Born under the Taurus sign in New York City, Barbara later moved with her family to Washington, D.C. where she grew up. A rebel from an early age, cutting classes and riding and caring for horses was the norm for young Barbara. She says she was painfully shy around fellow students but got along well with horses.
After Barbara finally managed to muster the courage to leave Nepal, her next stop was Vietnam. There she saw few US soldiers but talked extensively with many Indians,
Canadians and Poles who were monitoring the border between North and South Vietnam. She found that most official Americans she met regarded her with suspicion, and realized it wasn’t a good time to be in Vietnam. She next moved on to Hong Kong where she had arranged to meet the man with whom she had fallen in love in Nepal, and who would change her life. She and Prince Basundhara, the younger brother of King Mahendra went on a leisurely tour of Japan, spent a week shopping in Hong Kong and finally embarked on the Royal Flight from Calcutta back to Kathmandu..
Barbara settled down with Prince Basundhara in his labyrinth-like Palace in Tahachel, where the Japanese Ambassador now resides. In 1962 Prince Basundhara, General Saradar SJB Rana and Barbara started a travel agency which she named Third Eye Tours & Travels. At this time Nepal was beginning to enjoy quality tourism and Barbara was actively promoting her adopted country at travel conferences around the world. She received an award from the Pacific Area Travel Association (PATA) as “a Pioneer of Asian Tourism.”
In those heady days Barbara’s familiar face and her flowing blond hair were seen around town in an open Sunbeam Alpine sportscar. Now almost forty years later she still drives the same car on weekends and unpolluted early mornings. Another sight many will remember is Barbara on a white horse riding through the narrow streets of Kathmandu or exploring the villages of Godavari and Patan, where she and her Pakistani-bred mare Naushira, sometimes had to dodge charging buffalo.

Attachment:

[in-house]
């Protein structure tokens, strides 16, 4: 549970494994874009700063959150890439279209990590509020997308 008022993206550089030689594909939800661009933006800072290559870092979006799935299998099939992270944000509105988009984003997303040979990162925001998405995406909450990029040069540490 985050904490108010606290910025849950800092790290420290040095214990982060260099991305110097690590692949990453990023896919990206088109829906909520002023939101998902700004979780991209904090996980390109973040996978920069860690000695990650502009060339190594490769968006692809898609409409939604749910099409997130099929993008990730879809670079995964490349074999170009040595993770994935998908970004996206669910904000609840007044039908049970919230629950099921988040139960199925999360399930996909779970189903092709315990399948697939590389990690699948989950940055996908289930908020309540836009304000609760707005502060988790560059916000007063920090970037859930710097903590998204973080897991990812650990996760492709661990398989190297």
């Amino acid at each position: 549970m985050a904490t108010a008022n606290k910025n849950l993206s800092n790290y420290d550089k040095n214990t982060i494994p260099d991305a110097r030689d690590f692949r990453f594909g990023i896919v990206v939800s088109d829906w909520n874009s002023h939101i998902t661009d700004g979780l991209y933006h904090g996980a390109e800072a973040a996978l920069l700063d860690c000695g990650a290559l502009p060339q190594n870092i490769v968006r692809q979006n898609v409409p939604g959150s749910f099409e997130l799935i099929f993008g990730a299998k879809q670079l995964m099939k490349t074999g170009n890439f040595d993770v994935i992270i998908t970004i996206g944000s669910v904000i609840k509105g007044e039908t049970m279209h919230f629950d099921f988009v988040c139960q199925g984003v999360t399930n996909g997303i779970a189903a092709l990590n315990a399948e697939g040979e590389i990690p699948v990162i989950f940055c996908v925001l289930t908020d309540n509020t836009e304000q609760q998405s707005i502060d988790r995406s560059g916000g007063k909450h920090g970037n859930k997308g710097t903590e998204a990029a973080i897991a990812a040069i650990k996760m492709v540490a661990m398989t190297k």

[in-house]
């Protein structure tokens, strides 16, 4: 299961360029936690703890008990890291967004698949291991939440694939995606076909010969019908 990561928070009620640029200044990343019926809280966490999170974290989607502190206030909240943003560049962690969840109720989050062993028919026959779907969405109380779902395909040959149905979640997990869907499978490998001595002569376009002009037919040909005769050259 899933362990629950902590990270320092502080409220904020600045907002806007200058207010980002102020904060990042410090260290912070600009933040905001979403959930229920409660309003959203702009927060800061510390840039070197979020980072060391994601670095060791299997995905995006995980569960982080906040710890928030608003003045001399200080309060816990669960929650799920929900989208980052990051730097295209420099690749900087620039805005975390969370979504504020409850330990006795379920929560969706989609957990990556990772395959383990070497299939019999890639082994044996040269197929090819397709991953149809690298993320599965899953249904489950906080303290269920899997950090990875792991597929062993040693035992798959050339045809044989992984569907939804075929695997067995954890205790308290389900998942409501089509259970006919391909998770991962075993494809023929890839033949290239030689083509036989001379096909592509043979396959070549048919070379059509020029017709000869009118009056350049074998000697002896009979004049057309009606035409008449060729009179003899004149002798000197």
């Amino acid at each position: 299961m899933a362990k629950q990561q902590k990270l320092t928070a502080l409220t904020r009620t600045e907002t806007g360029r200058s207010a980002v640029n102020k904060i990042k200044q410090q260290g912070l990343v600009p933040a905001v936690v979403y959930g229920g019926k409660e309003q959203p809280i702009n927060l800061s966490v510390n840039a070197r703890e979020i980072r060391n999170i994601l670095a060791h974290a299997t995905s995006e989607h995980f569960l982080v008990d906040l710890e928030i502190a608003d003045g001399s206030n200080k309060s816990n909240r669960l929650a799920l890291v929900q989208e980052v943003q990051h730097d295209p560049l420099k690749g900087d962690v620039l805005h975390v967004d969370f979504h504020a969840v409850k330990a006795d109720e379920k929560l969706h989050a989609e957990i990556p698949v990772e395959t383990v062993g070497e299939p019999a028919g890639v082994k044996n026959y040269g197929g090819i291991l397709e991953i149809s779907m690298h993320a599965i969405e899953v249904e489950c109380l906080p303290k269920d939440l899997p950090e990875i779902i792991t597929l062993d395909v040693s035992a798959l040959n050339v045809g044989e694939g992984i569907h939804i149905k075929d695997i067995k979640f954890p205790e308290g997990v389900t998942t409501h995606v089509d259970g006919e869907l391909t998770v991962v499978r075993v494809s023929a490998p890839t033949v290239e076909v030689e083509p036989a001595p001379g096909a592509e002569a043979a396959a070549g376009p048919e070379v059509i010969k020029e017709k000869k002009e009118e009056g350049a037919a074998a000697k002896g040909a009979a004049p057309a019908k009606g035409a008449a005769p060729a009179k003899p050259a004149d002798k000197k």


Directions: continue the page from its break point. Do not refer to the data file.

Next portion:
In 1963 Barbara became the first authorized “foreigner” to enter the forbidden kingdom of Mustang, which although a part of Nepal, still retains a king. She, Prince Basundhara, and his sister Princess Achala joined an excursion organized by Prince Himalaya and his wife Princess Princep. All they had for transport were horses and Barbara was fascinated by the wild countryside with its vibrant colors and unexplored Buddhist caves. She recalls the reaction of the Mustang residents when they saw the first foreign woman in their midst. Initially there was much confusion about her gender as Barbara wore trousers and most Tibetan men had long hair. Since the only outsiders they had ever seen were Chinese, they eventually came to the conclusion that she must be a Chinese woman.